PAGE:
The University of Southampton
University of Southampton Institutional Repository

Analysis of human underwater undulatory swimming using musculoskeletal modelling

Analysis of human underwater undulatory swimming using musculoskeletal modelling
Analysis of human underwater undulatory swimming using musculoskeletal modelling
Elite swimming is a highly competitive sport. At this professional level, the difference between a podium finish or not, is measured in fractions of a second. While improvements in specific performance metrics may deliver a marginal improvement, it is through the accumulation of marginal gains that the winning margins are created. Quantifying performance in elite sport is therefore fundamental in identifying and implementing improvements. The trade-off between energy expenditure, thrust generated and attained velocity are identified as key aspects to performance. From a review of previous swimming research it was identified that there was a lack of suitable methods for simultaneously quantifying the energy expenditure, thrust and velocity for a particular swimming technique. The aim of this thesis is to analyse the performance of human underwater undulatory swimming (UUS) |a significant proportion of a race for multiple events. This encompasses experimentally gathered data and computational musculoskeletal modelling in the analysis and evaluation of UUS technique. This thesis has developed a novel, fully functional musculoskeletal model with which detailed analysis of human UUS can be performed. The experimental and processing methods for two methods of acquiring the athlete's kinematics have also been developed. A model based upon fish locomotion is coupled with the musculoskeletal model to provide the fluid loadings for the simulation. Detailed analysis of two techniques of an elite athlete has demonstrated this process in a case study. Energy expended by the simulated muscles is estimated. Combined with the measured velocity and predicted thrust, the propulsive efficiency for each technique is determined.
Phillips, C.W.G.
767ff06f-b4a0-49a6-8e22-d0b2fd2df494
Phillips, C.W.G.
767ff06f-b4a0-49a6-8e22-d0b2fd2df494
Turnock, Stephen
d6442f5c-d9af-4fdb-8406-7c79a92b26ce

Phillips, C.W.G. (2013) Analysis of human underwater undulatory swimming using musculoskeletal modelling. University of Southampton, Faculty of Engineering and the Environment, Doctoral Thesis, 233pp.

Record type: Thesis (Doctoral)

Abstract

Elite swimming is a highly competitive sport. At this professional level, the difference between a podium finish or not, is measured in fractions of a second. While improvements in specific performance metrics may deliver a marginal improvement, it is through the accumulation of marginal gains that the winning margins are created. Quantifying performance in elite sport is therefore fundamental in identifying and implementing improvements. The trade-off between energy expenditure, thrust generated and attained velocity are identified as key aspects to performance. From a review of previous swimming research it was identified that there was a lack of suitable methods for simultaneously quantifying the energy expenditure, thrust and velocity for a particular swimming technique. The aim of this thesis is to analyse the performance of human underwater undulatory swimming (UUS) |a significant proportion of a race for multiple events. This encompasses experimentally gathered data and computational musculoskeletal modelling in the analysis and evaluation of UUS technique. This thesis has developed a novel, fully functional musculoskeletal model with which detailed analysis of human UUS can be performed. The experimental and processing methods for two methods of acquiring the athlete's kinematics have also been developed. A model based upon fish locomotion is coupled with the musculoskeletal model to provide the fluid loadings for the simulation. Detailed analysis of two techniques of an elite athlete has demonstrated this process in a case study. Energy expended by the simulated muscles is estimated. Combined with the measured velocity and predicted thrust, the propulsive efficiency for each technique is determined.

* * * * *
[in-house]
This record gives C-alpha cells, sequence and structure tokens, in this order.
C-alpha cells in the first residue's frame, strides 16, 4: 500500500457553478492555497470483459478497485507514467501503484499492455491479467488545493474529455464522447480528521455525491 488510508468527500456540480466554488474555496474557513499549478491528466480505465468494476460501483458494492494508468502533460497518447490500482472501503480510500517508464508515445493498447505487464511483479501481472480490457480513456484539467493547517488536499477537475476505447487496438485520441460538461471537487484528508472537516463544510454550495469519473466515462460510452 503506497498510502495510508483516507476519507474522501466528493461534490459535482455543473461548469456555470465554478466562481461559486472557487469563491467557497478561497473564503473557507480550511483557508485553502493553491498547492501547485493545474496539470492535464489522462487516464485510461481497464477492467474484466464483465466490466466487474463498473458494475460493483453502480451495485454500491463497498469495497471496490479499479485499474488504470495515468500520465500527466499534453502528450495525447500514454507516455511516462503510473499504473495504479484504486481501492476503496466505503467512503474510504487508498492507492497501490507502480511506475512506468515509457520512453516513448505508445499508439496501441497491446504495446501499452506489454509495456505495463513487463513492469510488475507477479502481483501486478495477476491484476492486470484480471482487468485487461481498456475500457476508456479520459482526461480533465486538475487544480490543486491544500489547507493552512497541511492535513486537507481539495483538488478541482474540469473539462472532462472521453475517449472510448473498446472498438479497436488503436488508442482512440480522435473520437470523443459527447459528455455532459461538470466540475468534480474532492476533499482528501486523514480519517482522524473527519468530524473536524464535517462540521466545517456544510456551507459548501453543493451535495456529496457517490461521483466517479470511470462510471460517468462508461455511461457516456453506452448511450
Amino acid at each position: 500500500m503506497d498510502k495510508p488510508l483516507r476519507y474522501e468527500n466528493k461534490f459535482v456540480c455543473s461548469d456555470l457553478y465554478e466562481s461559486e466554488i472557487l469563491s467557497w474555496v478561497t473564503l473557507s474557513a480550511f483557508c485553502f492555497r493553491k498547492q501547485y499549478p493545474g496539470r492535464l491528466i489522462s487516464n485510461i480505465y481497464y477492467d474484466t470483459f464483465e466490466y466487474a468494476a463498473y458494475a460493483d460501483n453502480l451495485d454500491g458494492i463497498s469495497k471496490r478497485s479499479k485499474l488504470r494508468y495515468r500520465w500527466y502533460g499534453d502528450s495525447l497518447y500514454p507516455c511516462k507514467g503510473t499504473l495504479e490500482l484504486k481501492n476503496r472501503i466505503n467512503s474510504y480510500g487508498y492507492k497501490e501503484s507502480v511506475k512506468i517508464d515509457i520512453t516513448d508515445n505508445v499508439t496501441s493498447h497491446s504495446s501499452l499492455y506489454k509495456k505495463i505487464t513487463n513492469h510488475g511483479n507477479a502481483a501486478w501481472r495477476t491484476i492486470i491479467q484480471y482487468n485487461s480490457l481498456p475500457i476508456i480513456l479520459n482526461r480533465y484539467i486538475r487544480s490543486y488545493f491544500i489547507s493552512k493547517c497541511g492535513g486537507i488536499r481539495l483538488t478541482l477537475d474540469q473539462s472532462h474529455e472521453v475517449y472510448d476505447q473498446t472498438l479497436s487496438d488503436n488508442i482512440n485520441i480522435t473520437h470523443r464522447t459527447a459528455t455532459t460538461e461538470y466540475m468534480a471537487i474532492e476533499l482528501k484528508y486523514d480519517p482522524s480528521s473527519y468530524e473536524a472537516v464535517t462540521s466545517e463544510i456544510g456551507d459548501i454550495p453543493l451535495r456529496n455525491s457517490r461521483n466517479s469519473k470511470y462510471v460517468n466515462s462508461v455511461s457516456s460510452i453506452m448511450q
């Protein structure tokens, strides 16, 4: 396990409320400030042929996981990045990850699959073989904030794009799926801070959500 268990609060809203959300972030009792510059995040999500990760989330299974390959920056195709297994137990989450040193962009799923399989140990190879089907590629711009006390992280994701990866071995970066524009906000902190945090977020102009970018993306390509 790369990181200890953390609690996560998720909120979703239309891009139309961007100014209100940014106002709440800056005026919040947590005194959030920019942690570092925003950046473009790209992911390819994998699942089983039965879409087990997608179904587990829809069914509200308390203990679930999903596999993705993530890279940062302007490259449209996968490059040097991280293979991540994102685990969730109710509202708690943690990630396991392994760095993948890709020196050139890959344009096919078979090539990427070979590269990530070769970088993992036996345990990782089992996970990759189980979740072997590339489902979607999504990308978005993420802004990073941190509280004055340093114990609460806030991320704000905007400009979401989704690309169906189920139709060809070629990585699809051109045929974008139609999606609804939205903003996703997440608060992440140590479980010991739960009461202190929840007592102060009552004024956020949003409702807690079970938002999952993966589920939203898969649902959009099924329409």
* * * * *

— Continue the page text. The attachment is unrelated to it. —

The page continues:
Text
C_Phillips_Thesis.pdf - Other
Restricted to Repository staff only until 30 June 2021.

More information

Published date: 1 June 2013
Organisations: University of Southampton, Faculty of Engineering and the Environment

Identifiers

Local EPrints ID: 355978
URI: http://eprints.soton.ac.uk/id/eprint/355978
PURE UUID: 32b54a63-a547-488c-bebb-2380d7b7aeff
ORCID for Stephen Turnock: ORCID iD orcid.org/0000-0001-6288-0400

Catalogue record

Date deposited: 19 Nov 2013 14:25
Last modified: 27 Jun 2019 00:39

Export record

Contributors

Author: C.W.G. Phillips
Thesis advisor: Stephen Turnock ORCID iD

University divisions

Download statistics

Downloads from ePrints over the past year. Other digital versions may also be available to download e.g. from the publisher's website.

View more statistics

Atom RSS 1.0 RSS 2.0

Contact ePrints Soton: eprints@soton.ac.uk

ePrints Soton supports OAI 2.0 with a base URL of http://eprints.soton.ac.uk/cgi/oai2

This repository has been built using EPrints software, developed at the University of Southampton, but available to everyone to use.

We use cookies to ensure that we give you the best experience on our website. If you continue without changing your settings, we will assume that you are happy to receive cookies on the University of Southampton website.

×